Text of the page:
Embrace Joy Chapter 8


Maternal bond

A Mother's Nurturing: A 2012 study revealed that when children are nurtured as toddlers, they end up with more tissue density in their brain. Specifically, the hippocampi--brain areas key to learning and regulating stress--were more developed in school-age kids whose mothers displayed nurturing behavior when the kids were toddlers.

PART 1

Mom's Love and the Young Brain

Does maternal nurturing help shape the brain of young children? A research study published in 2012 shows a powerful connection between soothing maternal behavior and the development of the brain's hippocampus, a center for learning and memory tasks. As part of a larger study of childhood depression, a group of children between ages 4 and 7 were studied in a stressful situation. They entered a room with their mom, and inside was a gift-wrapped box. Each child was told that he or she could have the present, but could not unwrap it until mom finished up some paperwork. As the mother took eight minutes to complete some papers, researchers observed her behavior. They noted that some moms were reassuring and calmly urged the child to be patient about opening the present. Other moms scolded children who expressed frustration that they couldn't open the present, and some ignored the child's negative reactions. READ MORE

The children returned to the research site three years later, and the researchers took scans of their brains. Those children whose mothers had been positive and supportive during the tense gift-opening scene had significantly larger hippocampi than those whose moms had shown frustration or apathy. The tissue density in each hippocampus was nearly 10% larger in the nurtured kids, a dramatic difference. LESS
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PART 2

Help for Mothers

Maternal blues aren't restricted to the first few months of a baby's life. Many women have depressive symptoms well into their kids' school years, especially if they are poor. Approximately 20% of mothers in low socioeconomic groups have symptoms of depression, according to a 2010 study by Yale University researchers. These moms are less likely to play or read with their children. Their behavior may be inconsistent, changing as the mom's depression symptoms come and go, which is destabilizing for the children. READ MORE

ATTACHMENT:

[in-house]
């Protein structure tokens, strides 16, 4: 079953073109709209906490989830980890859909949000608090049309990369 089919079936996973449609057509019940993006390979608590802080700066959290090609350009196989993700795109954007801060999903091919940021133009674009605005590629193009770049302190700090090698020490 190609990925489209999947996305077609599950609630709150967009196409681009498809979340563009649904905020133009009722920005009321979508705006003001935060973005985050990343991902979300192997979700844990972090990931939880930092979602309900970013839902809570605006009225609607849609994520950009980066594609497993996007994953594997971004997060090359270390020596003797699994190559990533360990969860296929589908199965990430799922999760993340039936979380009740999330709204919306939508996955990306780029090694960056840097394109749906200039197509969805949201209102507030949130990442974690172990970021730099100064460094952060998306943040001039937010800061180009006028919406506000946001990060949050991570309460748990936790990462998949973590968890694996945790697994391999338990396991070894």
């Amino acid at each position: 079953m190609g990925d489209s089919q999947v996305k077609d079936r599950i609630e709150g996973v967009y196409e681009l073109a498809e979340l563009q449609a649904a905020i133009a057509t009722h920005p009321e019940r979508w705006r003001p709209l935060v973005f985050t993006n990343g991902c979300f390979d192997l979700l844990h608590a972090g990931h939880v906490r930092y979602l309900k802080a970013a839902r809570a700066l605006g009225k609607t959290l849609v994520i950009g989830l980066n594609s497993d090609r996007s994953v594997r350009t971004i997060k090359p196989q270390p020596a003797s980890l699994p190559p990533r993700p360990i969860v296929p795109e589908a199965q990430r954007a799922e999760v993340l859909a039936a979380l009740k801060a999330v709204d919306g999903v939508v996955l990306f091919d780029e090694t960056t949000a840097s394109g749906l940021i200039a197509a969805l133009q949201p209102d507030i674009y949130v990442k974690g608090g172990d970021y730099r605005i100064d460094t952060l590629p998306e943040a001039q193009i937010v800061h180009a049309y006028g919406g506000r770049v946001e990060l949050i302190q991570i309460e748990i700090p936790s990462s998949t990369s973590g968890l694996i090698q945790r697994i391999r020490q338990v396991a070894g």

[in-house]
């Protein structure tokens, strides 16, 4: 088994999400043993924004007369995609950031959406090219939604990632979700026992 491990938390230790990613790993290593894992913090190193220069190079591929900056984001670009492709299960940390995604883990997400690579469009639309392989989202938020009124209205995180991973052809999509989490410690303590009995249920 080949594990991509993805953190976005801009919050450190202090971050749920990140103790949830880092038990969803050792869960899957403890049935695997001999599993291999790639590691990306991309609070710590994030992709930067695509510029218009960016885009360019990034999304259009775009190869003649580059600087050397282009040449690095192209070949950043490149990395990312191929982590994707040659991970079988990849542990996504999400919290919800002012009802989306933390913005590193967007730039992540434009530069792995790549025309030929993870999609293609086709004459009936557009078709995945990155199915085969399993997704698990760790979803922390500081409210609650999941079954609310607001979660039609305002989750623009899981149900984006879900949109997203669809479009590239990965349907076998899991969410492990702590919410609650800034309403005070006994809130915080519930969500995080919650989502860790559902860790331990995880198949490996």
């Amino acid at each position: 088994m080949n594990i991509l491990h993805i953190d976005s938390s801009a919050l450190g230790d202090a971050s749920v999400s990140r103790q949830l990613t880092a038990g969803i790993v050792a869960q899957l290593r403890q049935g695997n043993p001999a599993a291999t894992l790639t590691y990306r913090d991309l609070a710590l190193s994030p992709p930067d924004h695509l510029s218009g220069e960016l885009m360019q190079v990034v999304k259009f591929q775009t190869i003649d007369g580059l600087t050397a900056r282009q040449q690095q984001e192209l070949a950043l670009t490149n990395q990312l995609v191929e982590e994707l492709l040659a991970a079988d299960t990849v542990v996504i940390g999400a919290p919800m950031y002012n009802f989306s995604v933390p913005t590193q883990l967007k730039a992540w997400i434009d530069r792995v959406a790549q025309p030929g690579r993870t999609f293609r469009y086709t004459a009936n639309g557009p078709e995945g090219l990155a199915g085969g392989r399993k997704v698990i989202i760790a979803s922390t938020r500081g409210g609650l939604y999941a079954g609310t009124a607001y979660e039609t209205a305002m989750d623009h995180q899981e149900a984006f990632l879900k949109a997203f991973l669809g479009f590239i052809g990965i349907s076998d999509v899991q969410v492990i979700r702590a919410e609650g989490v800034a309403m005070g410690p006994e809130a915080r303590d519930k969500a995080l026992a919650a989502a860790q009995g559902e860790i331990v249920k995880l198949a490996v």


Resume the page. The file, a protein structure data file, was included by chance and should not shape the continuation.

The Yale Study focused on mothers from poor communities who had depressive symptoms. People in such communities typically have higher levels of stress to begin with, and are not accustomed to seeking out medical help for depression. The researchers offered on-site therapy sessions to these women, a type of care that wouldn't typically be available in their community. (In a control group, moms with depressive symptoms were assigned a social worker and referred to outside specialists.) Both groups showed improvement, but the group who had access to the on-site therapy sessions more significantly reduced the ratings of problem behavior in their young children, the researchers said. The easy access to treatment gave them a forum for discussing their feelings about their children's behavior and for learning about methods for coping with those feelings. LESS
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theVisualMD Wishes to Thank our Scientific Collaborators:


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